Finale 25.2 update available

Finale 25, released this last August, is one of the most successful and feature rich efforts from MakeMusic in quite awhile. The point release for Finale v25.1, announced only a couple of months later, surprised Finale users with a small number of useful new features as well as the usual incremental bug fixes.

Multiple free-of-charge releases are part of MakeMusic’s new continuous development and release initiative; e.g. they have announced that they plan to share bug fixes and new features more frequently rather than saving them up for a single larger release.

As it turns out, this free point release to 25.2 released today (12/08/16) also feels substantial, with a couple of very nice feature enhancements along with fixes for a number of bugs (some of which have been around for awhile). Let’s dive in.

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Finale Concert Scores @ Written Pitch : Using Nonstandard Key Signatures

This post builds on concepts presented in these previous tutorials:

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Finale : Six of One ; ½ Dozen of the other – the Simplify Key Conundrum

When working with scores in keys of four sharps or more, it’s frequently desirable for transposing instruments such as Bb Clarinet or Trumpet to show their respective transpositions in flat keys. For instance, the key of B major concert (five sharps) will automatically display in Finale’s Clarinet or Bb Trumpet staves as the key of Db (5 flats), rather than C# major (7 sharps).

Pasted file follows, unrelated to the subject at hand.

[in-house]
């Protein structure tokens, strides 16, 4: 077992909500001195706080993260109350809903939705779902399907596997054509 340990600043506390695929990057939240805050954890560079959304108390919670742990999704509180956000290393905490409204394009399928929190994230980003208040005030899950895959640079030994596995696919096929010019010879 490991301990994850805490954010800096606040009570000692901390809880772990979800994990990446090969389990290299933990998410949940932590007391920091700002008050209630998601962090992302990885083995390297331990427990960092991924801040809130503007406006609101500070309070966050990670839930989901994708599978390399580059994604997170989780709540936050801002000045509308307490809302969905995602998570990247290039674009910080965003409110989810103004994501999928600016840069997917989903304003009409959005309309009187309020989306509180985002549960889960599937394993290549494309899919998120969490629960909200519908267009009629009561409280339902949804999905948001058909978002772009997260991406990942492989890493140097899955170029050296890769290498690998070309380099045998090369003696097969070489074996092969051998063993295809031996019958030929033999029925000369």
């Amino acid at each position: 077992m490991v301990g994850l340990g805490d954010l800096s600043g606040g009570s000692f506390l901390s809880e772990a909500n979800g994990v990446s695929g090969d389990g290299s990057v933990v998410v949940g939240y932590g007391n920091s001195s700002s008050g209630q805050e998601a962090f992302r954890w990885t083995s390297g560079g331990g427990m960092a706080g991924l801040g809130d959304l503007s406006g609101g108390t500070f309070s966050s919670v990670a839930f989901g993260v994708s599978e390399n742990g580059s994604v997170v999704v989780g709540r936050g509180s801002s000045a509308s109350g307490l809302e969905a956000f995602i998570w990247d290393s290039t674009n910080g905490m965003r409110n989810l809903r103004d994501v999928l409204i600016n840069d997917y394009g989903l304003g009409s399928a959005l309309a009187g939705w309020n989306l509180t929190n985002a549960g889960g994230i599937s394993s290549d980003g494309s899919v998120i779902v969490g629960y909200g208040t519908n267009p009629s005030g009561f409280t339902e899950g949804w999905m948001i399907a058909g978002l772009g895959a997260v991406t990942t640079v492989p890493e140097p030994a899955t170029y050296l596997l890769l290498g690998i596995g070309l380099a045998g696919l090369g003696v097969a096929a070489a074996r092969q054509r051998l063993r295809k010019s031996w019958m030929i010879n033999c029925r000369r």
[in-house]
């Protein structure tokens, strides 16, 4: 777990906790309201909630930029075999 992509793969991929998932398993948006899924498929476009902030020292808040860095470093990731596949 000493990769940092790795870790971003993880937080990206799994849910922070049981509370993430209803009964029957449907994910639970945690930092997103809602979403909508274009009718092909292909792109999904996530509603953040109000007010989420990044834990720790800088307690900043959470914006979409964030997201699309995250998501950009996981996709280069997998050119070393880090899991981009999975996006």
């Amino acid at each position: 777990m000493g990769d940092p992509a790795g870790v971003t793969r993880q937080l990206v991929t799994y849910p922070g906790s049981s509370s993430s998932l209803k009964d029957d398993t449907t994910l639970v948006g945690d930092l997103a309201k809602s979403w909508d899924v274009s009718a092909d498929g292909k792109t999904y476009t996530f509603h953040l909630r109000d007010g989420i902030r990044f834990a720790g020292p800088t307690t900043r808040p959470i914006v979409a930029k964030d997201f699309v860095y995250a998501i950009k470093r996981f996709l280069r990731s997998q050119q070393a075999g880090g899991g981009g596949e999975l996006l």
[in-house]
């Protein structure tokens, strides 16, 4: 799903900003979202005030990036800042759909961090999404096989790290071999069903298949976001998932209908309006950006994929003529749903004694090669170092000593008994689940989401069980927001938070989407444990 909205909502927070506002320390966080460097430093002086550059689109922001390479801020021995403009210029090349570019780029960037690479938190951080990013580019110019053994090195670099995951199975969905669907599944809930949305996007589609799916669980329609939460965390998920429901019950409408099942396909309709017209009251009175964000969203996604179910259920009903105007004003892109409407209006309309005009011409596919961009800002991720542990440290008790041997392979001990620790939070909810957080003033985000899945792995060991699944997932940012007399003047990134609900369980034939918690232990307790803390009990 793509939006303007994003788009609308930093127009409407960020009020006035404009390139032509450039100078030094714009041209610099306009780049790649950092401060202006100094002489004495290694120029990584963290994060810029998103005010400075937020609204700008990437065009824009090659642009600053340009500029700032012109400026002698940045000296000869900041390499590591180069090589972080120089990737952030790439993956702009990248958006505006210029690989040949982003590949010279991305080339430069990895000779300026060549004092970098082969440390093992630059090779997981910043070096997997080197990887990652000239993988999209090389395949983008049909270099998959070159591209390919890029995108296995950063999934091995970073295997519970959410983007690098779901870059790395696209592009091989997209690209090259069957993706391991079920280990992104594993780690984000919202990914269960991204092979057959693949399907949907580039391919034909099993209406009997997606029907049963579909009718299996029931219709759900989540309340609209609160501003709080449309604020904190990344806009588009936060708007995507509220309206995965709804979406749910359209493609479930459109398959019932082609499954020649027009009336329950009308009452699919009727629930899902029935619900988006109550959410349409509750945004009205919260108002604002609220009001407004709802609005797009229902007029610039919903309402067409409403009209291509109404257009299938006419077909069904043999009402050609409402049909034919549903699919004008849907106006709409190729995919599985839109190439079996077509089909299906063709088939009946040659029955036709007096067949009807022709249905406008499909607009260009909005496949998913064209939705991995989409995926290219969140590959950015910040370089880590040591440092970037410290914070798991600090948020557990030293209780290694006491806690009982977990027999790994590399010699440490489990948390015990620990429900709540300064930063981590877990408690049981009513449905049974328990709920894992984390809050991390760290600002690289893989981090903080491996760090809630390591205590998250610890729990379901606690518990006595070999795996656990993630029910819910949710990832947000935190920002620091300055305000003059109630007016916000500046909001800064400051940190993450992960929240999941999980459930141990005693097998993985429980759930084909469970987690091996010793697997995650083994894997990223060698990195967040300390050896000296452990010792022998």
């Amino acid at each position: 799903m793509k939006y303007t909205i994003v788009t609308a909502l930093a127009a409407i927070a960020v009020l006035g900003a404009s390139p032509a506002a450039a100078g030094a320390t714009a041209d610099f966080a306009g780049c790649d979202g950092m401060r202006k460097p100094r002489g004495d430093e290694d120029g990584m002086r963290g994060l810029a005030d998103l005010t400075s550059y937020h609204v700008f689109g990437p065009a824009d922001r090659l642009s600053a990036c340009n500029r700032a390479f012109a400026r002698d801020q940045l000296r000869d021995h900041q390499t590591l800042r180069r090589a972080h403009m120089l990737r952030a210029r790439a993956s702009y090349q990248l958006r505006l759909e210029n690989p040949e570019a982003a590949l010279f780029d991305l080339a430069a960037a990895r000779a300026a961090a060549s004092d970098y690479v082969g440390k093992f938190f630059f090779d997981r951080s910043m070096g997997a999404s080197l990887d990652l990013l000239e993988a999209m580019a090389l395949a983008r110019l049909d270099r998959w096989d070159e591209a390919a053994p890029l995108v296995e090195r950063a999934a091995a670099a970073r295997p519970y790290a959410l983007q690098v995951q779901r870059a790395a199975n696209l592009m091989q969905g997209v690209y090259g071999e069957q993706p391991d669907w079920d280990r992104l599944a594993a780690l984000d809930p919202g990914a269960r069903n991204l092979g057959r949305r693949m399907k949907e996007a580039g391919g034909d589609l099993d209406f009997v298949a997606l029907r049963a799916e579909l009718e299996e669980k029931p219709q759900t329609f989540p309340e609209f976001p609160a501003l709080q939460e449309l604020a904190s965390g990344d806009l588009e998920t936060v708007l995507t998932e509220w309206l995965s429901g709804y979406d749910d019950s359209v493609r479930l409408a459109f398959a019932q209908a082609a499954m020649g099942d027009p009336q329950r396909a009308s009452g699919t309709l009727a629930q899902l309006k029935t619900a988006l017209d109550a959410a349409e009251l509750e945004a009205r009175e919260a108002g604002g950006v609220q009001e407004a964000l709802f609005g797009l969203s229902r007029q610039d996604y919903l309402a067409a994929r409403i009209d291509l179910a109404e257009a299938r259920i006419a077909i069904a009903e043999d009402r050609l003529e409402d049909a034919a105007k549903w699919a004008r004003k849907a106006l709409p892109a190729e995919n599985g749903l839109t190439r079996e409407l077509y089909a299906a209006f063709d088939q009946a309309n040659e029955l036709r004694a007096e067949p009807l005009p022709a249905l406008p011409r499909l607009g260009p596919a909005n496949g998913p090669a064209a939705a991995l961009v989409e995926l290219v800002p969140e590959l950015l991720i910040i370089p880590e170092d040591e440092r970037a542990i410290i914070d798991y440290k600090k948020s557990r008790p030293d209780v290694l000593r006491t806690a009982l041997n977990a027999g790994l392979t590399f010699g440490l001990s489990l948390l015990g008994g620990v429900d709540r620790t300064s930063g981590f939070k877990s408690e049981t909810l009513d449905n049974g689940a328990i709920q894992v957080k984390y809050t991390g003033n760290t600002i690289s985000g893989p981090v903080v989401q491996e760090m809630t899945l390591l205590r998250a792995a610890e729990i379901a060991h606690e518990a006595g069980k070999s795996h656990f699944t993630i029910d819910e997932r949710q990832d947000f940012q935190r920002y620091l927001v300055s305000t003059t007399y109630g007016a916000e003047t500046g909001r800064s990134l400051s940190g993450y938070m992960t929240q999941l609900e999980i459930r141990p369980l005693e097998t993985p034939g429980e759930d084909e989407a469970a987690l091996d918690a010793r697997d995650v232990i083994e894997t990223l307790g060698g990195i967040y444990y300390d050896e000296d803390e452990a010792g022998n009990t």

This desirable behavior happens because in the Transposition Definition for these instruments, “Simplify Key” is checked by default:


Finale’s rule for “Simplify Key” is: always show the enharmonic key signature which displays the fewest accidentals when transposed. For concert keys of five sharps or more, Bb transposing instruments will always show flat keys (which, coincidentally, many wind and brass players prefer).

However, you may have noticed that “Simplify Key” doesn’t work in four sharps concert, because, technically, the two possible enharmonic key signatures of six sharps or six flats, are equally “simple”.

That being the case, how can we coax a concert key signature of four sharps (E major or C# minor) to appear as six flats (rather than six sharps) for Bb instruments?

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Octave-Displaced Staves in Concert Scores with Transposed Parts in Finale

Before reading this article, please see: Concert Pitch, Transposing and Octave Displaced Instruments : A Prelude.

Instruments which are not considered “transposed” per se, but written in a different octave than where they sound are referred to as octave-displaced instruments. Examples of octave-displaced instruments are Glockenspiel, Piccolo, Guitar and Contrabass.